While googling myself yesterday (I do it often) I stumbled across a review of my book, Chronicles of a Bee Whisperer, on the Sundog Lit blog. It’s always such a wonderful surprise to learn what someone else thinks about your work — whether good or bad, at least they read it — and to see that they took the time to spread the word about it.
I’m glad to know that, according to this reviewer, I don’t suffer from any of the common pitfalls that plague so much of today’s poetry:
I don’t presume to know what makes a good poem or a bad poem. Poetry can be fairly subjective. But there are certain things that make me close my eyes in pity and sympathy for both the poet and the poem. One is overused metaphors. … Then there’s the “I” illness.
Chronicles of a Bee Whisperer ‘s poems have none of these things. The author gives us perfectly formed poems, ones that last for three lines to ones that last for a couple of pages. His poems play with different structures, and end up perfectly suited to the poems themselves, and become part of the poem seamlessly.
The complement on form is another dear one for me — poets painstakingly seek the best form for each poem that they write. Form is important: it can influence pacing, meaning, everything, really. A good poem is one that cannot be divorced from the form that it is written in; a good poem makes the form become a part of it. I’m glad to see that I’ve succeeded in this struggle.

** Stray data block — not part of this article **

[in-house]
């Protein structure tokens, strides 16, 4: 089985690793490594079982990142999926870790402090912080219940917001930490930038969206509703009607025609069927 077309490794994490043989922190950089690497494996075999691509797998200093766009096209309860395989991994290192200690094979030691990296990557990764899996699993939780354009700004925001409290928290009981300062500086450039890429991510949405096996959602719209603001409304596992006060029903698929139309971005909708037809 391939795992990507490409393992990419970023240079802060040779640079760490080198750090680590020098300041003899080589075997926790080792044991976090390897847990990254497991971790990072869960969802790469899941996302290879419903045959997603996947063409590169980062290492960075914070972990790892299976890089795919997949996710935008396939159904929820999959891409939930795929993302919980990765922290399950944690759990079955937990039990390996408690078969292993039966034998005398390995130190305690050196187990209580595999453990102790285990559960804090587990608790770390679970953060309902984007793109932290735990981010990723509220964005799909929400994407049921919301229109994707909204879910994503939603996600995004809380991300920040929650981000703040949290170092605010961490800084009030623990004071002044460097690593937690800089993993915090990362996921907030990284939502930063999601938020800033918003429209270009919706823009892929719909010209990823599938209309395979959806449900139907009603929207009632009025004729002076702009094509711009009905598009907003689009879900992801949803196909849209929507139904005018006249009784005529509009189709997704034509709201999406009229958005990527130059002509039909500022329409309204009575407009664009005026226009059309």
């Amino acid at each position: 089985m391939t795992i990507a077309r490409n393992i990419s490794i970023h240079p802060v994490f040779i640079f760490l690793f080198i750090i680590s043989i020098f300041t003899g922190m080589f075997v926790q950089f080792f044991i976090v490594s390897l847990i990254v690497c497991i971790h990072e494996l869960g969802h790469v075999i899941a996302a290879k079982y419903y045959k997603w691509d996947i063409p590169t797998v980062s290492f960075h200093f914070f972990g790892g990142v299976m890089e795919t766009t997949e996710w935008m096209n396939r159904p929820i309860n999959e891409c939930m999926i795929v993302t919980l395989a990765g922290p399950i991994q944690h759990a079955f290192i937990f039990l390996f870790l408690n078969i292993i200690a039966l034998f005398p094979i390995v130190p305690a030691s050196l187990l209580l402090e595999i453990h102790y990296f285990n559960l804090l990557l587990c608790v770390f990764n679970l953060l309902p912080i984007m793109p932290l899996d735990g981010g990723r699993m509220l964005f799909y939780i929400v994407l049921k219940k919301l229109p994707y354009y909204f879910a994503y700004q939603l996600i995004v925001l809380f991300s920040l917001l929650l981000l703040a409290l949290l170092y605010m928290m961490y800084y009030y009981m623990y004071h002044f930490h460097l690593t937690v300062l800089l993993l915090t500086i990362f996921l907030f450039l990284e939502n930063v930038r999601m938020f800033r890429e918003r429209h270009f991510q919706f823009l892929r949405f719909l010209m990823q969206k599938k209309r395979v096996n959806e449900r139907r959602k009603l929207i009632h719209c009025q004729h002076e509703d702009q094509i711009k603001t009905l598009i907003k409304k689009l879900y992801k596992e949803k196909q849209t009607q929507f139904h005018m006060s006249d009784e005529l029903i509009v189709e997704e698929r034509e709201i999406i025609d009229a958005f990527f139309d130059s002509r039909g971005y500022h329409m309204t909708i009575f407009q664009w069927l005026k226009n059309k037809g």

I’m also extremely proud to know that my book offers variety — hopefully enough to please anyone who picks up a copy:
I think what I loved about this collection of poems was the complexity of what Stobierski writes about. He doesn’t just focus on love, or abandonment, or guilt, or sex or any one of the other things that poetry can often center around. He gives us an offering of life, peeling it and separating it like an orange. He talks about good love, bad love, Mario painting and Degas, abuse, the roots of your family and how the beginning travels to the end. He talks about religion. He talks about watching someone with Alzheimer’s.
For the full review, click here.
It seems to me that poetry, more than any other form of literature, is prone to any number of catastrophic miscalculations. Every time I send a submission out, I am plagued by the thought that my work just isn’t good enough — that I’ve fallen victim to one of these errors. But when I find a review from someone that I’ve never met, who truly enjoyed my work, it all feels worth it.